The following article is the first part of a series from http://www.outdoorhub.com/. There has been much discussion on message boards, Facebook and other social centers around the benefits or risks of using a AR15 for home defense. Check out this great article for more information on the ballistic value and risk of using the AR15 inside a typical home or apartment.
Big thank you to Tom McHale for writing this article.
Part One: Penetration Issues
To find out how an AR-15 penetrates interior walls, I built some—and then shot ’em up with a bunch of .223 Remington ammo.
Is an AR-15 appropriate for home defense? That’s a really big question, isn’t it? Way too big a question for a single article to address in adequate detail. So we’ll look at one issue at a time.
First, since AR-15 rifles cause all nature of mainstream media histrionics, we’ll consider the “high-power” issue, which in a practical sense, translates to penetration. If you torch off a .223 Remington or 5.56mm round indoors, will the building explode? Listening to the news, you might think so.
More rational, and less pants-wetting thoughtful consideration yields a different conclusion when we look at penetration specifically. If you shoot an AR-15 inside your home or apartment, and miss your target, will the projectile continue to pass through interior walls, exterior walls, cars, dump trucks, and eventually the nearest ocean before embedding itself deep under the sea floor?
These are curious questions. Being curious, I decided to build some very small walls and shoot them with an AR-15. I shall call them mini-walls.
I shall call them…mini-walls. I built four in total, each with drywall on both sides.
When considering home defense options, from strictly a penetration point of view, the basic question is: what will over-penetrate through walls, furniture, and your shiny new Ninja Blender? A heavier and slower pistol round, or a very light and fast rifle round?
The thing about light and fast bullets is that they tend to get upset–specifically, fragment or tumble—when they hit harder things like walls or furniture. Tumbling and fragmenting both result in a very rapid loss of velocity and energy, therefore a lightweight rifle projectile going somewhere around 3,000 feet per second may actually have less unwanted penetration than a pistol round traveling in the 1,000 feet per second range.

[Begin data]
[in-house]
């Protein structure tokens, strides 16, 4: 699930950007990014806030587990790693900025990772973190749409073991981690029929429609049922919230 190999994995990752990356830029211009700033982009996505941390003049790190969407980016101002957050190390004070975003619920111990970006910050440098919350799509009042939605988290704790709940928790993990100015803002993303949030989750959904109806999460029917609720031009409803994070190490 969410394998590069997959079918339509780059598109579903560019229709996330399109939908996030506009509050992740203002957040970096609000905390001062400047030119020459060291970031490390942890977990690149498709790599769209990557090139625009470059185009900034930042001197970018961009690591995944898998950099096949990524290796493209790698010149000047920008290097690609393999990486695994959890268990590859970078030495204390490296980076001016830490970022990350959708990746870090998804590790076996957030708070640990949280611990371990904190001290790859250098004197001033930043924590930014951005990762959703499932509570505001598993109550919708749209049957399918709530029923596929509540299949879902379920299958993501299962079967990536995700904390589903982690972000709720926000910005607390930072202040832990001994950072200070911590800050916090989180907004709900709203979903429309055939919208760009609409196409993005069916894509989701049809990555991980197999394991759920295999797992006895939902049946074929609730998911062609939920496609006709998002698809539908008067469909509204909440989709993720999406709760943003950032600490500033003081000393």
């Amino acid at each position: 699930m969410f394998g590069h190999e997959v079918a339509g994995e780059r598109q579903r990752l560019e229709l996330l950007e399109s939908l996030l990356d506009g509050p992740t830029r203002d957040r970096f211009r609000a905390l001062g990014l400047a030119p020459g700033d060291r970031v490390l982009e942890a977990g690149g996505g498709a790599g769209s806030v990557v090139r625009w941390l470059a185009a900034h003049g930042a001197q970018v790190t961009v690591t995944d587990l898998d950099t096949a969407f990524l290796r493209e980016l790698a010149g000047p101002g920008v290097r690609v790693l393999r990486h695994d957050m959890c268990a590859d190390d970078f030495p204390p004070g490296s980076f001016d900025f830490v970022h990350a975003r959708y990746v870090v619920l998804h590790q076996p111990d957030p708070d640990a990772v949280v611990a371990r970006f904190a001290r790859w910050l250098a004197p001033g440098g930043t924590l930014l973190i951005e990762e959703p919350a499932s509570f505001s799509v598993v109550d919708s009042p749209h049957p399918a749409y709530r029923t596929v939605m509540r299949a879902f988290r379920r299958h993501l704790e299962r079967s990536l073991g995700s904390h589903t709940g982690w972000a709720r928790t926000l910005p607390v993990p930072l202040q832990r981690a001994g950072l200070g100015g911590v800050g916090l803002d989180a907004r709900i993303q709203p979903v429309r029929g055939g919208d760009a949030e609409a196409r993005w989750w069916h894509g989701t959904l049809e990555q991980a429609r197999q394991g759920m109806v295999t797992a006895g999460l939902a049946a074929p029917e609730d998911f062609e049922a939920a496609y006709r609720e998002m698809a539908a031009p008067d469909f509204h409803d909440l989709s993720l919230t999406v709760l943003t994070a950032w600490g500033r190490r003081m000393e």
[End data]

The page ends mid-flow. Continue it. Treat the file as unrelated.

Before sharing results, I should present a couple of disclaimers.
- I suck at construction, so if you are a professional carpenter, just hold your lunch down while looking at the photos of my mini-wall construction efforts. I’m only shooting them to pieces, not putting them in my house.
- I didn’t paint the walls. This may sound trivial, but several coats of dried paint are hard, and likely to make some difference in the rate that lightweight, high-velocity bullets break apart.
- The walls are close together. As you’ll see, some of the projectiles started fragmenting pretty quickly. If they had more time to spread out before hitting the next wall, I suspect they would have lost a lot of energy. Think of a shotgun pattern. When the pellets are still “clumped” together at short range, there’s more penetration than when they spread out to a three foot pattern a little further out.
- I’m not a ballistic scientist. I just got curious, decided to do some basic testing, and share what I found. Do with the findings what you will.
With all that said, I looked at two different “interior wall” simulations. In one scenario, I used drywall (Sheetrock) only. I assumed the projectiles only hit drywall material of multiple walls. For the other scenario, I added a piece of 3/8-inch particle board between walls one and two—just to simulate junk inside walls like cross beams, furniture, or any number of other things besides wallboard that may be inside a home. All shooting was done from “indoor” ranges of five yards.
The first step was to establish some pistol round baselines. I shot both 9mm full metal jacket and 9mm Hornady Critical Duty 135-grain hollow point rounds through the walls—both with and without a wood barrier in the mix. I also shot a “standard” practice ammo full metal jacket .223 Remington round, in this case an American Eagle 55-grain projectile.
Shooting through drywall only, the 9mm projectiles went right through all four walls and right out the back. So did the .223 Remington full metal jacket loads.
While both the 9mm and .223 Remington projectiles went through all four walls (eight pieces of Sheetrock), the .223 started to upset after passing through the second wall in the drywall-only test. As you can see in the photos, it went through walls three through four bumbling and tumbling—and losing lots of energy in the process. But the path stayed true, and the .223 projectiles were not knocked off-course.
The 9mm rounds? They didn’t deviate a bit and went through all four walls like butter. If I had four more walls, I suspect the pistol rounds would have gone through those too.
The .223 practice ammo projectile started to tumble, as expected, after passing through two walls.
When I added a piece of 3/8-inch particle board to the mix, the .223 full metal jacket round started to tumble right away. And it never did exit the fourth wall. Again, the 9mm bullets went through all eight pieces of Sheetrock (four walls) and the particle board without upset or deviation.